Abstract and Keywords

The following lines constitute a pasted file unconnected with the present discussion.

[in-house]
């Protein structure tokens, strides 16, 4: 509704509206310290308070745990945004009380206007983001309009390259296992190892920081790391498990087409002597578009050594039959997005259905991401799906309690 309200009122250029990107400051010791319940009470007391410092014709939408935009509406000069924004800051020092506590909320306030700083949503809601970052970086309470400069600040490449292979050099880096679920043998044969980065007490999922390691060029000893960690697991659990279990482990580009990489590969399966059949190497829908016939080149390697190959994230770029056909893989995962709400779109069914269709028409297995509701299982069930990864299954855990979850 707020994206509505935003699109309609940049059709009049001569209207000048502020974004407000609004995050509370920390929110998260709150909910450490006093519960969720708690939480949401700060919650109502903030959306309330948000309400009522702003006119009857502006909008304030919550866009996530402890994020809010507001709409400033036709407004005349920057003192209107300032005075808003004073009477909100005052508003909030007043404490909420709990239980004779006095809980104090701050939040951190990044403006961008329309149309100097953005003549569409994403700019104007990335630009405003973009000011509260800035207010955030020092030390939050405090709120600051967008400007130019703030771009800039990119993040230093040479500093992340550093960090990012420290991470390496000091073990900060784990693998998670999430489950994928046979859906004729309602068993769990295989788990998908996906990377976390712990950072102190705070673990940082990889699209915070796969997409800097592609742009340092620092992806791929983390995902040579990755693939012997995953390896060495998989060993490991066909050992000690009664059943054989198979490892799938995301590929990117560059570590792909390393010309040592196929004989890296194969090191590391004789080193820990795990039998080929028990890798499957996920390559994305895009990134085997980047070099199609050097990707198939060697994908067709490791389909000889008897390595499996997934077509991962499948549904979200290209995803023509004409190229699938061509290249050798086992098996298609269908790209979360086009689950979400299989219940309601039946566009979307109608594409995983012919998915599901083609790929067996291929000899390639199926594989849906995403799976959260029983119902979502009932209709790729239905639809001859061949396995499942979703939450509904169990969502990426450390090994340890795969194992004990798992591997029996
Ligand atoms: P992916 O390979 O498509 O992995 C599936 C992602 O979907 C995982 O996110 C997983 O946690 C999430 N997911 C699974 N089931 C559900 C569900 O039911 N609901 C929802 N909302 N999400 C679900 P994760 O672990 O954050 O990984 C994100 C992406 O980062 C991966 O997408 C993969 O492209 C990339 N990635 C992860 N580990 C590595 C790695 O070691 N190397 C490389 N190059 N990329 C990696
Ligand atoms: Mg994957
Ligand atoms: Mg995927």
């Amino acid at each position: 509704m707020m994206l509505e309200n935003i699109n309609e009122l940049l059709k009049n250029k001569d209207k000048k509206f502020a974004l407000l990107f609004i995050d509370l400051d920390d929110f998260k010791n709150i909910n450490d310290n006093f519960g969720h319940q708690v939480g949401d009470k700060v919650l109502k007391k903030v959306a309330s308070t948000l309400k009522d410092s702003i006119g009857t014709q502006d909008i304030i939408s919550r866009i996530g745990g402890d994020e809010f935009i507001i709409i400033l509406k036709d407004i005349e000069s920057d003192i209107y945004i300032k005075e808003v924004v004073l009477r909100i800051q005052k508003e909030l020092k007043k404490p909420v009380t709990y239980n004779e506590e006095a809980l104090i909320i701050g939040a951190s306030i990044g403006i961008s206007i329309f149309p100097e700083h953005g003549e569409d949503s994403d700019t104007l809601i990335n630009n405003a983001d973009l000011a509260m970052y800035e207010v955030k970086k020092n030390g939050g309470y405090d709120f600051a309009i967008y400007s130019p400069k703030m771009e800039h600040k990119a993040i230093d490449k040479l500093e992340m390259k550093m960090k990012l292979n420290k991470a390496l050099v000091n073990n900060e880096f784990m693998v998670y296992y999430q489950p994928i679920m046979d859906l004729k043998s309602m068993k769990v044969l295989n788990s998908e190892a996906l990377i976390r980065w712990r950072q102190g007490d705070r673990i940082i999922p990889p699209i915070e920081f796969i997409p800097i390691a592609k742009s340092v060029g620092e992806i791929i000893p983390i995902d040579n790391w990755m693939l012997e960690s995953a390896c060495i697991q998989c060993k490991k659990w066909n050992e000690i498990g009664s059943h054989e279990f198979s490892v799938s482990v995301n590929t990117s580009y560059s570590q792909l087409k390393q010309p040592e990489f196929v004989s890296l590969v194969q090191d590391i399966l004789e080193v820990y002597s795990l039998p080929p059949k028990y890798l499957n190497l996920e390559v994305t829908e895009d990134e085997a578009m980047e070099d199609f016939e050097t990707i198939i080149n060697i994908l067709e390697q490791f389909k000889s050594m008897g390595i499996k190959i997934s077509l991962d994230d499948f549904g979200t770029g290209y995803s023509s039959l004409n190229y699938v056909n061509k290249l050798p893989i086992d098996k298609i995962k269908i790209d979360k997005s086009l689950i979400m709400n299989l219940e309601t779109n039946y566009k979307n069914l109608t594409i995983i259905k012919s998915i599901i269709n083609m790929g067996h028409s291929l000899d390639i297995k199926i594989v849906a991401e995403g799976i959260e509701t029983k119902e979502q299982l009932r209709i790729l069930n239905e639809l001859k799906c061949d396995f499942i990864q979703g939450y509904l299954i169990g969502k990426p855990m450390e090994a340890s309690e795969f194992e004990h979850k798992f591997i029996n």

This chapter offers a comprehensive analysis of recent patterns in health politics and policymaking in Turkey by focusing on nine dimensions of healthcare and public health. These dimensions range from physician politics, the politics of international policy expertise, business politics, the politics of medical humanitarianism, and patient politics to sexual and reproductive health politics, tobacco control politics, the politics of drug abuse, and the politics of the COVID-19. Based on this analysis, the chapter reaches three main conclusions. First, since the early 2000s, a new scene of health politics has begun to emerge in Turkey where both corporate actors and patient organizations are actively present alongside the government, political parties, and the Turkish Medical Association. Second, the framing of health in Turkish politics is no longer confined to social policy. The multiplication of references to health in various political discourses in economic growth, market regulation, population, family, and humanitarian policies in recent years has generated contested meanings and policy implications. Finally, an increasing number of democratic actors such as patient organizations, opposition political parties, and individual citizens are deploying public health and social policy frameworks about a diverse set of health issues in making rights claims. These efforts reflect continued popularity of the social policy framing of healthcare and signify democratization of health politics by turning health into a platform through which rights, entitlements, and the role of the state are negotiated.
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